Instinctively, we take care of our own as this seems to be the natural way. Sometimes, unexpected external forces or individual whims get in the way of fulfilling this parental duty.
What then is the standard with which to measure the “good moral character” of a parent in the care of his/her children?
US immigration laws subscribe to the preservation of family unity at all times. It seeks to ensure that immigration to this country does not mean forgetting our responsibilities as parents and ignoring the basic duty of caring for our young.
In a lot of cases, parents who hope to resettle in the United States hesitate to initially travel with multiple (three or more) children.
The reason behind this is the fear of the unknown – the uncertainty of how life would be in another country with an unfamiliar culture.
The thought of starting over in an environment where it could be taboo to ask for a pinch of salt from your neighbor is, to say the least, daunting. But the noble obligation to provide for one’s children has driven some parents to risk an uncertain life here so they can earn the greenbacks to send back to the Philippines.
Many would be surprised to know that immigration law places a high regard for the parent’s commitment to regularly give support, financial or otherwise, to their minor children left in the Philippines or elsewhere.
Failure to financially support dependents could cause a denial of a parent’s application for US citizenship. As a matter of official discretion, the failure of a parent to financially support his/her children, whether residing in this country or outside, can be deemed as “lacking in good moral character” and, therefore, undeserving to become a US citizen.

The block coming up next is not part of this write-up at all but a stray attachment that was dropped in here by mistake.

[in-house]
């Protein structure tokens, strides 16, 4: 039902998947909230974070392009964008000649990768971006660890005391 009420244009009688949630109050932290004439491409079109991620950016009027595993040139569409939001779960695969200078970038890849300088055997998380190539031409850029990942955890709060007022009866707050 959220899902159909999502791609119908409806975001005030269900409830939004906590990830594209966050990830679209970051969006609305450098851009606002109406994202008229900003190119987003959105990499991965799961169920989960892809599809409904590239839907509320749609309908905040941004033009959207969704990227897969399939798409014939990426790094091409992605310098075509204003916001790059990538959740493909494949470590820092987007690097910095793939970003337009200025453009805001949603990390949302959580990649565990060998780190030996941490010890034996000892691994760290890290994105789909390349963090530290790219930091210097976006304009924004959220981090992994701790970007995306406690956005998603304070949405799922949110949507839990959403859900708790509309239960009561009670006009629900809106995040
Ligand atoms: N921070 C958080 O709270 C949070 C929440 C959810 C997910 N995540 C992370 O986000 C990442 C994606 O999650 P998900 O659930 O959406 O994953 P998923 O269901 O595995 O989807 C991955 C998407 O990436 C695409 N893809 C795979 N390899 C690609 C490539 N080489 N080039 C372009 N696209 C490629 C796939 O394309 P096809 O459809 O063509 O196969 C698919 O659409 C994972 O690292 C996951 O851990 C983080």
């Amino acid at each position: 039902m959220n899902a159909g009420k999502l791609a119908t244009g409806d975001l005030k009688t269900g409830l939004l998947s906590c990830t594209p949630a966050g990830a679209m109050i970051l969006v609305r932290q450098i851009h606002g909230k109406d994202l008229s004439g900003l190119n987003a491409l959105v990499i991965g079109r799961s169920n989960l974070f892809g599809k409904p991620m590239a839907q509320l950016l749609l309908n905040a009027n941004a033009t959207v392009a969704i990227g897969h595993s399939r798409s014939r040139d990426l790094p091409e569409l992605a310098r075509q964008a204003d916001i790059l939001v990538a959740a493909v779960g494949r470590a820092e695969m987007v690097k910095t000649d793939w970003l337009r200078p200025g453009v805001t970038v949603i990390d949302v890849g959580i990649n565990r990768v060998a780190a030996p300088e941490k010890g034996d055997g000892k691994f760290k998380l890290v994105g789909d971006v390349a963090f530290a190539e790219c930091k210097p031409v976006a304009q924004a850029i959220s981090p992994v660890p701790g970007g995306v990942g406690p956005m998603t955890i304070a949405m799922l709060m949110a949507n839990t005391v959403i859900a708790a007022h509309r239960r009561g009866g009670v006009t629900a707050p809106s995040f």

It is widespread knowledge that having a criminal conviction (in certain cases) can lead to the denial of a US citizenship application simply because it is easy to understand that criminal behavior does not equate to possessing “good moral character.”
But it is not easy to correlate failing to regularly send money for the care of your children outside of the US with “lacking in good moral character.” The law will only exempt a parent from this requirement under “extenuating circumstances,” a test that can be difficult to pass.
Societies differ in so many ways, but the standard in caring for the young is based on the laws of nature and does not make any distinction wherever we are at any given point in time.
It is never too late to comply with this parental obligation to minors when you have not yet filed your citizenship application. Renew your ties in the Philippines if need be. It is one of those rare “win-win” situations: You will not only feel good about supporting your children, but you will also feel thankful (to your attorney) and proud to tell the immigration officer during an interview that you are a good parent.